Currently, student loan borrowers impacted by the Coronavirus crisis have limited options, which include an interest rate freeze and a temporary forbearance. But many borrowers are not even eligible for those options at this time.
Democrats and Republicans in Congress are currently in negotiations for the final terms of a massive stimulus bill to address the Coronavirus crisis and the associated economic collapse. It is unclear what, if any, relief will be provided to student loan borrowers as part of that package.
UPDATE: The Senate-passed stimulus package does not include any student loan forgiveness.
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Denmark was the first country in the European Union to reopen its schools for the youngest students on April 15th. In addition to practising social distancing and regular handwashing, these classes must be held outdoors as much as possible to limit the spread of the Wuhan coronavirus.
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CHAPEL HILL, N.C., June 27, 2018 /PRNewswire/ — New College Ranking and Review Aggregator Publishes Best Colleges for Veterans for 2018.
Bernie Sanders calls for monthly $2,000 payment to every US household during coronavirus crisis
Sen. Bernie Sanders called Tuesday for a monthly $2,000 payment to every U.S. household for the duration of the coronavirus crisis.
“We can do it. We can address this crisis. We can minimize the pain,” the 2020 Democratic presidential candidate said during a livestream on a night when Florida, Illinois and Arizona hold primary elections.
The senator also called for unemployment insurance of up to 100% of a worker’s prior salary with a cap of $75,000. He proposed a moratorium on evictions, foreclosures and utility shutoffs, and a waiver on all student loan payments as workers face job losses.
Sanders also called for Medicare to handle all costs for emergency coverage during the crisis. He pushed for the government to use emergency authority to spur increased production of supplies such as masks and ventilators.
Officials in Washington have scrambled to head off economic disaster as the restaurant, travel and entertainment industries take a drubbing from the outbreak. Many cities and states have shut down schools and regular activities to encourage residents to stay home and prevent the spread of the coronavirus disease.
Congress is working on a massive stimulus package that could cost more than $1 trillion, with more measures to combat the outbreak likely ahead. The Trump administration’s stimulus proposal could include a one-time cash payment to all Americans, an idea that has gained traction among Republicans.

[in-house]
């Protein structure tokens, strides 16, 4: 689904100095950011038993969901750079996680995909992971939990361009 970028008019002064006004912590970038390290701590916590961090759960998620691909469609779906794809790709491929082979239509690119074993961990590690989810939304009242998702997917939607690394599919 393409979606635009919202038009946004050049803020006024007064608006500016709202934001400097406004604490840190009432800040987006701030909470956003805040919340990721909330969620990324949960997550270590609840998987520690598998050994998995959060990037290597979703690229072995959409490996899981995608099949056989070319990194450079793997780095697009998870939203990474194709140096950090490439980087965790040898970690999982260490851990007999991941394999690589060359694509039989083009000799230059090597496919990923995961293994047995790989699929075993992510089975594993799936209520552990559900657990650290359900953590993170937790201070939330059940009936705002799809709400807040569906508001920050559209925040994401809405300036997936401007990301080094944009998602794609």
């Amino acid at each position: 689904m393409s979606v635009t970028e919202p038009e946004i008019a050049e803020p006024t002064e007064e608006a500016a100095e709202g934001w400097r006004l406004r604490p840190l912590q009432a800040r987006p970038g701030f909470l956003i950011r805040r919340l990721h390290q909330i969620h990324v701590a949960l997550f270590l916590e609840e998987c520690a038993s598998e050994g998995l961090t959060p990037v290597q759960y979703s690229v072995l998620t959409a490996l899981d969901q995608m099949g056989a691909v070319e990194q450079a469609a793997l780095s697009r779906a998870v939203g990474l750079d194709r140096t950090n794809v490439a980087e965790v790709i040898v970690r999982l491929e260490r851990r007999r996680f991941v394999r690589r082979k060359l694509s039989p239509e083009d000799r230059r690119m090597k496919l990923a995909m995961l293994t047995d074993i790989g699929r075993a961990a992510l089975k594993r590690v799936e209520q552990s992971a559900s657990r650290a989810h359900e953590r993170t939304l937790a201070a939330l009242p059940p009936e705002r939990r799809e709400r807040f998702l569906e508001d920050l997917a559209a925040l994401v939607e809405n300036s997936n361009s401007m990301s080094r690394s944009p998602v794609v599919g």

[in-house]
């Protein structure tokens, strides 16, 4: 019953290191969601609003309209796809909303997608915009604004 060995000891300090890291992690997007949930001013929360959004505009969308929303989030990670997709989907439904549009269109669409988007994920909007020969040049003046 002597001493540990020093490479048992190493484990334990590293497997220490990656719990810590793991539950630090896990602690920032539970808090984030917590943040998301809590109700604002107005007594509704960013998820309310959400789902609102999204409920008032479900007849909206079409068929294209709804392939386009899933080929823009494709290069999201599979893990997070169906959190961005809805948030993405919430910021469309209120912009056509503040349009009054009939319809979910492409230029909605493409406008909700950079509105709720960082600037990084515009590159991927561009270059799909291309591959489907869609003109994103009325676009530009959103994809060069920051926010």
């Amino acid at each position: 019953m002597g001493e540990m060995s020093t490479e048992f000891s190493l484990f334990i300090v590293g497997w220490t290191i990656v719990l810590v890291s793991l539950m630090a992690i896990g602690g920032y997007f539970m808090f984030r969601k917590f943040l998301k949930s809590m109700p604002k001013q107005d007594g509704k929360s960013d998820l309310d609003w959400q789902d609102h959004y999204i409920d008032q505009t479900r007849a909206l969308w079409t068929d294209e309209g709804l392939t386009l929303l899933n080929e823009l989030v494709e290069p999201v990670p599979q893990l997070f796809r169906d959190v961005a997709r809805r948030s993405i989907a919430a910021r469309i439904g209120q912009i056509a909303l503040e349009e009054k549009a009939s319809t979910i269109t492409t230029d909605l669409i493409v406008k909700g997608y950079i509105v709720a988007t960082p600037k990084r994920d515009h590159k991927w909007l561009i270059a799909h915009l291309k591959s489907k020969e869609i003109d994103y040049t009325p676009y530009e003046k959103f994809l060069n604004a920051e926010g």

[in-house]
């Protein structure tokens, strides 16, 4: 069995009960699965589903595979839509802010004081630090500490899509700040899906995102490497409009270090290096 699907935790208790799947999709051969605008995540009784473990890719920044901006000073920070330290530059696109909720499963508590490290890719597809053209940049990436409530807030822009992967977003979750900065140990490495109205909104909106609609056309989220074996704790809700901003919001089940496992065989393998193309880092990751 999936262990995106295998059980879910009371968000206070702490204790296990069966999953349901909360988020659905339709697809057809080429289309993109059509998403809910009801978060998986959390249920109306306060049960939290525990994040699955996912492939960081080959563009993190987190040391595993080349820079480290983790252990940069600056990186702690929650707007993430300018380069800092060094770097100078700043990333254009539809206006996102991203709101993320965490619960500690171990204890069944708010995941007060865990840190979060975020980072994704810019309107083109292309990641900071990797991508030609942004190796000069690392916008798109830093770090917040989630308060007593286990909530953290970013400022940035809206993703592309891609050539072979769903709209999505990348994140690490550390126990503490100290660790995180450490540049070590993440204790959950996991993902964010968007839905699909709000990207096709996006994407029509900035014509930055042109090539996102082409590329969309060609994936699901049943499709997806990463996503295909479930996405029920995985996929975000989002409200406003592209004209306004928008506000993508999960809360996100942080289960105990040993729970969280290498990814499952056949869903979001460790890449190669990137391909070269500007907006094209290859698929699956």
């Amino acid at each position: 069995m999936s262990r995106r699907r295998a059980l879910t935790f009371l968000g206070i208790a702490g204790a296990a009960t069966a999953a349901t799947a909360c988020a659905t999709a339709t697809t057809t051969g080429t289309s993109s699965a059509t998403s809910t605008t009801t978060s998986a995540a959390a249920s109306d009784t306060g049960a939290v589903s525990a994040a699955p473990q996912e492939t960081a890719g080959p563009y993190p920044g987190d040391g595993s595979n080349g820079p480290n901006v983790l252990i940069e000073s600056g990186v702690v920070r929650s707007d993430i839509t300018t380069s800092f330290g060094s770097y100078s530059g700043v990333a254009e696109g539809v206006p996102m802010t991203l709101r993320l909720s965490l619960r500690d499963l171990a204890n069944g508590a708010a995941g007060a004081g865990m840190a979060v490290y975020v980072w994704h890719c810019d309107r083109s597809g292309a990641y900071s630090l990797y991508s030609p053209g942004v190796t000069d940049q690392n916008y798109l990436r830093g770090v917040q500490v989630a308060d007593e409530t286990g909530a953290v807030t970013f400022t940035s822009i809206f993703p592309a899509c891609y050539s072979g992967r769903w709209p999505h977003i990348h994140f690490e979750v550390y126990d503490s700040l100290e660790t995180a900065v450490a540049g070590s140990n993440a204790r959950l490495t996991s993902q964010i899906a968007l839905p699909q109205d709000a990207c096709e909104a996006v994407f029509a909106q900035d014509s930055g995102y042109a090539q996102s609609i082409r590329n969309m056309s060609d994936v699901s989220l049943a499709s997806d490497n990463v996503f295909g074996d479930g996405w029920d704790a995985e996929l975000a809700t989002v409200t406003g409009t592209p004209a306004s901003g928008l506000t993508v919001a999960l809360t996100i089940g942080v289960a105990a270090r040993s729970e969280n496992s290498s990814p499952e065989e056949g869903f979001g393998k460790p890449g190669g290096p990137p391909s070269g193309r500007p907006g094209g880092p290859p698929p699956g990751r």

A 103-year-old woman has become the oldest person to beat coronavirus and return home.
Zhang Guangfen recovered from the disease after receiving treatment for just six days at a hospital in Wuhan – the Chinese city at the centre of the outbreak.
The centenarian’s quick recovery was down to her having no underlying health conditions apart from mild chronic bronchitis, her doctor Dr Zeng Yulan told reporters.
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She was diagnosed at Liyuan Hospital, Tongji Medical College, in Wuhan on 1 March, Chutian Metropolis Daily reports.
The newspaper published a video showing the woman being escorted out of the hospital to a waiting ambulance by a group of medical workers as she was discharged on Tuesday.
Older people and those with pre-existing medical conditions are more at risk of developing severe coronavirus symptoms.
The grandmother has become the oldest person to recover from the deadly disease so far – days after a 101-year-old man also beat the virus in Wuhan.
A 100-year-old man with Alzheimer’s disease, hypertension and heart failure also recovered from the virus in Wuhan this week after being treated by military doctors.
Wuhan’s 11 million residents have been in lockdown since late January.
The disease has infected more than 80,700 people in China and killed more than 3,000.
Latest figures from the National Health Commission on the spread of the virus showed 24 new cases across China, and 22 more deaths as of Tuesday.
All of the latest deaths occurred in Wuhan.
However new infections in the wider Hubei province continue to stabilise, with new cases declining for the sixth day. All 13 new cases in Hubei were recorded in Wuhan.
Additional reporting by agencies.